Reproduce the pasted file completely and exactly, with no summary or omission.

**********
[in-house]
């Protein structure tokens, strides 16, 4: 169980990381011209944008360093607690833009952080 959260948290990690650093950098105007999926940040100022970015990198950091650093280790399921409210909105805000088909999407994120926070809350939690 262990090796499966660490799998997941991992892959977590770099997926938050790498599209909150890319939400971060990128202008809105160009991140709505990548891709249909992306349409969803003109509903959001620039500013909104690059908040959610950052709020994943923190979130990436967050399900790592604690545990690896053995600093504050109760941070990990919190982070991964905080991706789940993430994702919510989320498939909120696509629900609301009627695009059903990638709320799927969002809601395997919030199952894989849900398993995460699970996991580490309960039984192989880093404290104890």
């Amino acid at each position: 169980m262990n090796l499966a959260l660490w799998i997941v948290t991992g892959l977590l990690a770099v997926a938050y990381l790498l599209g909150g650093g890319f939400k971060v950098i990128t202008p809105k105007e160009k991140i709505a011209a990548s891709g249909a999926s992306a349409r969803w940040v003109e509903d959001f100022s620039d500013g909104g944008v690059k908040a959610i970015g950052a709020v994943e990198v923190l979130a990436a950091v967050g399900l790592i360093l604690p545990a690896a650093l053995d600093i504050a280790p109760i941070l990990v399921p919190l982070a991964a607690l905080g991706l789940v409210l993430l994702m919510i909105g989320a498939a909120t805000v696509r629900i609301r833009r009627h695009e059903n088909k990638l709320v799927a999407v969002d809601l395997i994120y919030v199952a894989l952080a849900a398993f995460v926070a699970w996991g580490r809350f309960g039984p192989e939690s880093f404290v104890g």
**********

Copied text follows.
[in-house]
């Protein structure tokens, strides 16, 4: 169980990381011209944008360093607690833009952080 959260948290990690650093950098105007999926940040100022970015990198950091650093280790399921409210909105805000088909999407994120926070809350939690 262990090796499966660490799998997941991992892959977590770099997926938050790498599209909150890319939400971060990128202008809105160009991140709505990548891709249909992306349409969803003109509903959001620039500013909104690059908040959610950052709020994943923190979130990436967050399900790592604690545990690896053995600093504050109760941070990990919190982070991964905080991706789940993430994702919510989320498939909120696509629900609301009627695009059903990638709320799927969002809601395997919030199952894989849900398993995460699970996991580490309960039984192989880093404290104890």
């Amino acid at each position: 169980m262990n090796l499966a959260l660490w799998i997941v948290t991992g892959l977590l990690a770099v997926a938050y990381l790498l599209g909150g650093g890319f939400k971060v950098i990128t202008p809105k105007e160009k991140i709505a011209a990548s891709g249909a999926s992306a349409r969803w940040v003109e509903d959001f100022s620039d500013g909104g944008v690059k908040a959610i970015g950052a709020v994943e990198v923190l979130a990436a950091v967050g399900l790592i360093l604690p545990a690896a650093l053995d600093i504050a280790p109760i941070l990990v399921p919190l982070a991964a607690l905080g991706l789940v409210l993430l994702m919510i909105g989320a498939a909120t805000v696509r629900i609301r833009r009627h695009e059903n088909k990638l709320v799927a999407v969002d809601l395997i994120y919030v199952a894989l952080a849900a398993f995460v926070a699970w996991g580490r809350f309960g039984p192989e939690s880093f404290v104890g």